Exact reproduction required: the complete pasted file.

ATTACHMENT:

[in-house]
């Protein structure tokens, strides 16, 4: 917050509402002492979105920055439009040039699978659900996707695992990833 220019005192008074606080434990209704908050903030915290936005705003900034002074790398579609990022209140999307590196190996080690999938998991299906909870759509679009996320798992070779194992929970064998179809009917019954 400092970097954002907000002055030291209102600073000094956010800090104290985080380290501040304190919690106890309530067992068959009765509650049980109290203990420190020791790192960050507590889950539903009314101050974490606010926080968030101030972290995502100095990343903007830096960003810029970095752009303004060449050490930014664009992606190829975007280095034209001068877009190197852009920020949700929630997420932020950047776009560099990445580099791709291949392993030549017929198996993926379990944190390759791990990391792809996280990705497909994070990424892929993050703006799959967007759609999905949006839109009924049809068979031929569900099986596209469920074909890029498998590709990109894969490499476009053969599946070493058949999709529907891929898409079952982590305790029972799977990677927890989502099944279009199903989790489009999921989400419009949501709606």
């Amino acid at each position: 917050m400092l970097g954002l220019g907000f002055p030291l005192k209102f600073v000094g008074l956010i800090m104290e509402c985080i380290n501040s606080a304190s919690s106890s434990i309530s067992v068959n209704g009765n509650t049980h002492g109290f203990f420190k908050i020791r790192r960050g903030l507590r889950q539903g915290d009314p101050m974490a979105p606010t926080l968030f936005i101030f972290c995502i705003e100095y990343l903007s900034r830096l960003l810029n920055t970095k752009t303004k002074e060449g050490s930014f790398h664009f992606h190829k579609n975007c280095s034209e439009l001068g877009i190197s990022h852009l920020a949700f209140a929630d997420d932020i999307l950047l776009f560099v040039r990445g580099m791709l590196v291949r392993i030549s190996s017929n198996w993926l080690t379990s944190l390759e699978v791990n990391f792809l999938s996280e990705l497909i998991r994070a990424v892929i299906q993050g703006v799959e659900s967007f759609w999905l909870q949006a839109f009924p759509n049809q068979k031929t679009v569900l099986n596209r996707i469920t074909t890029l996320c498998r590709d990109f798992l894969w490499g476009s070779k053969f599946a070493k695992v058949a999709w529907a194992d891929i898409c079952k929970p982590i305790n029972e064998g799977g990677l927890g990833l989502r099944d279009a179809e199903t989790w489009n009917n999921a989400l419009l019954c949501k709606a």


[in-house]
């Protein structure tokens, strides 16, 4: 917050509402002492979105920055439009040039699978659900996707695992990833 220019005192008074606080434990209704908050903030915290936005705003900034002074790398579609990022209140999307590196190996080690999938998991299906909870759509679009996320798992070779194992929970064998179809009917019954 400092970097954002907000002055030291209102600073000094956010800090104290985080380290501040304190919690106890309530067992068959009765509650049980109290203990420190020791790192960050507590889950539903009314101050974490606010926080968030101030972290995502100095990343903007830096960003810029970095752009303004060449050490930014664009992606190829975007280095034209001068877009190197852009920020949700929630997420932020950047776009560099990445580099791709291949392993030549017929198996993926379990944190390759791990990391792809996280990705497909994070990424892929993050703006799959967007759609999905949006839109009924049809068979031929569900099986596209469920074909890029498998590709990109894969490499476009053969599946070493058949999709529907891929898409079952982590305790029972799977990677927890989502099944279009199903989790489009999921989400419009949501709606």
């Amino acid at each position: 917050m400092l970097g954002l220019g907000f002055p030291l005192k209102f600073v000094g008074l956010i800090m104290e509402c985080i380290n501040s606080a304190s919690s106890s434990i309530s067992v068959n209704g009765n509650t049980h002492g109290f203990f420190k908050i020791r790192r960050g903030l507590r889950q539903g915290d009314p101050m974490a979105p606010t926080l968030f936005i101030f972290c995502i705003e100095y990343l903007s900034r830096l960003l810029n920055t970095k752009t303004k002074e060449g050490s930014f790398h664009f992606h190829k579609n975007c280095s034209e439009l001068g877009i190197s990022h852009l920020a949700f209140a929630d997420d932020i999307l950047l776009f560099v040039r990445g580099m791709l590196v291949r392993i030549s190996s017929n198996w993926l080690t379990s944190l390759e699978v791990n990391f792809l999938s996280e990705l497909i998991r994070a990424v892929i299906q993050g703006v799959e659900s967007f759609w999905l909870q949006a839109f009924p759509n049809q068979k031929t679009v569900l099986n596209r996707i469920t074909t890029l996320c498998r590709d990109f798992l894969w490499g476009s070779k053969f599946a070493k695992v058949a999709w529907a194992d891929i898409c079952k929970p982590i305790n029972e064998g799977g990677l927890g990833l989502r099944d279009a179809e199903t989790w489009n009917n999921a989400l419009l019954c949501k709606a």